Based in London; Formerly of New York, Buenos Aires, Fife, and the Western Cape. Saoránach d'Éirinn.
A writer, blogger, historian, and web designer born in New York, educated in Argentina, Scotland, and South Africa, and now based in London. read more

Die Staatsrede

Staatspresident Jacobus Johannes Fouché giving the staatsrede from the throne of the Senate within the Houses of Parliament in Cape Town.

What is now the State of the Nation Address has its origins in the speech from the throne (in Afrikaans staatsrede meaning “state reasoning/rationale”) setting out the Government’s legislative programme for the year. The high point of the State Opening of Parliament, it was originally given by the Governor-General (or, in 1947, by the King of South Africa himself) but with the abolition of the monarchy in 1961 the sovereign’s vice-regal representative was abolished and replaced by the Staatspresident as chief officer of the South African state.

Giving a speech from an actual throne was considered too monarchic for a republican polity, so – like in the Boer republics of old – presidents gave their staatsredes standing. Here, State-President Fouché is flanked by the chiefs of the defence staff and police, the Serjeant-at-Arms with the mace, and the Gentleman Usher of the Black Rod.

Of course, much of this was abolished in the 1980s with the constitutional innovations as a last-ditch attempt to entrench apartheid. South Africa is now on its third constitution since the above photo was taken.

It reminds me of how in Ireland almost all the traditions of the Viceroy (viz. the Viceregal Guard of Battleaxes, etc.) were abolished not by the Saorstát or Éire but by the British themselves – in their case by penny-pinching Victorians who found Dublin an easy target for cost-cutting.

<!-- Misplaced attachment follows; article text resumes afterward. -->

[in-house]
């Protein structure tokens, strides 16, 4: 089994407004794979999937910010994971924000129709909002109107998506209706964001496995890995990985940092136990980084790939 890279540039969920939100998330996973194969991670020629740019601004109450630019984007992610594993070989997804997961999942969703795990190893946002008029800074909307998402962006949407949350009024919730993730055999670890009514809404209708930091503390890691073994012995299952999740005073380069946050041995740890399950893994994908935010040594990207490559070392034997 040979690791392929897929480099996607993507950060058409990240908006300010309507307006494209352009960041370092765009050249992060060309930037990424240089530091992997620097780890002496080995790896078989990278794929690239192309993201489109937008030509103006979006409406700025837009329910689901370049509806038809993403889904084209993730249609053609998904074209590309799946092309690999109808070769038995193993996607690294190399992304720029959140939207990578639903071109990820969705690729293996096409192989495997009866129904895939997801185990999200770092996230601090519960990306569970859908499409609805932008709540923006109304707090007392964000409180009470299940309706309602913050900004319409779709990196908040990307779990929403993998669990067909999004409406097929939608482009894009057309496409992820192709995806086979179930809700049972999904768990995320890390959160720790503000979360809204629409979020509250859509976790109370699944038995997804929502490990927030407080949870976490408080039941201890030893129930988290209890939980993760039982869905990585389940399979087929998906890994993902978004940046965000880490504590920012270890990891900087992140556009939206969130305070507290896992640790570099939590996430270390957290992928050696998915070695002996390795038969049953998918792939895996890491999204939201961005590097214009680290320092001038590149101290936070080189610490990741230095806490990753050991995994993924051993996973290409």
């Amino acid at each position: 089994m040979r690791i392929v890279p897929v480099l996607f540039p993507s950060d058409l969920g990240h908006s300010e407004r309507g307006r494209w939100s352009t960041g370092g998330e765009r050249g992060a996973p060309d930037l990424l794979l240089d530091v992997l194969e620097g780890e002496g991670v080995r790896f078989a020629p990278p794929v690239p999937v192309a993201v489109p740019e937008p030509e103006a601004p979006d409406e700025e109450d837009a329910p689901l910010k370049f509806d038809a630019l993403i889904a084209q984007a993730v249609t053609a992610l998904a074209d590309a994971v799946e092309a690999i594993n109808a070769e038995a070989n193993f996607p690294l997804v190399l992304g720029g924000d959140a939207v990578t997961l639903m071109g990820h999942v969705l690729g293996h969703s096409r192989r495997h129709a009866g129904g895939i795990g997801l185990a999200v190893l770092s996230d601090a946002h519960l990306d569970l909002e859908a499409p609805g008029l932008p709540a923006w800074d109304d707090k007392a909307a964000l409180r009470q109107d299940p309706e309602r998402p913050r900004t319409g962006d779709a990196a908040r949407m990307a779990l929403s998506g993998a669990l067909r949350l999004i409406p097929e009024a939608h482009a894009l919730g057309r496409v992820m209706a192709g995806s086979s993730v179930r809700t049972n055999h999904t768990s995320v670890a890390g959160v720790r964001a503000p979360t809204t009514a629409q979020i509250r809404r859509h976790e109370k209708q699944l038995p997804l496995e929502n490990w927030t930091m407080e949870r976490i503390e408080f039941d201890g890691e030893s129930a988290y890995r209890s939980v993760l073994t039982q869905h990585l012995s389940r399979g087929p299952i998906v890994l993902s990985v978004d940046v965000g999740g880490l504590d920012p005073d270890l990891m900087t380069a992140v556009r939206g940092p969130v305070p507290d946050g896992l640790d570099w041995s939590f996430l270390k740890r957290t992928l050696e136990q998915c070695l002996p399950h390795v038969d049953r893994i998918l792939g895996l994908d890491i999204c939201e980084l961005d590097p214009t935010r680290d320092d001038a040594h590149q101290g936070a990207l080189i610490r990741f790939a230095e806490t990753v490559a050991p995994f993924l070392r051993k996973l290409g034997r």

This post was published on Thursday, January 21st, 2016 12:00 pm. It has been categorised under History South Africa and been tagged under , , , .
Comments
JD
27 Jan 2016 5:03 pm

In Dutch, “rede” is indeed reasoning, but it also simply means speech. I can only presume the same is true for Afrikaans.

JD
27 Jan 2016 5:05 pm

Indeed, the Dutch speech from the throne is known as “de troonrede”.

JD
27 Jan 2016 5:13 pm

I’ve seen the throne speeches of many African countries being given from what is otherwise the speaker’s chair, but I can’t tell from the photo what Fouché is standing in front of. Is it the Senate President’s chair or the former viceregal throne?

Andrew Cusack
27 Jan 2016 6:00 pm

It is indeed the chair of the President of the Senate, which was also employed as a throne during viceregal or royal visits.

This interior set-up was demolished when the chamber was redesigned to house the National Council of Provinces.

JD
28 Jan 2016 10:51 am

Strange, that’s not what I see in the 1947 picture; the King and Queen are seated on thrones clearly quite different from the President’s chair.

Andrew Cusack
28 Jan 2016 11:25 am

Oh yes — having actually looked at the picture, you’re quite right. I don’t know where those thrones came from. The president’s chair looks the same as when the chamber was home to the Legislative Council of the Cape Colony.

As for the lower house, when the Herbert Baker wing was built, the original Speaker’s chair from the Cape Parliament was used in the government caucus room, and the second speaker’s chair (also pre-1910) was moved to the Baker chamber, where it remains today.



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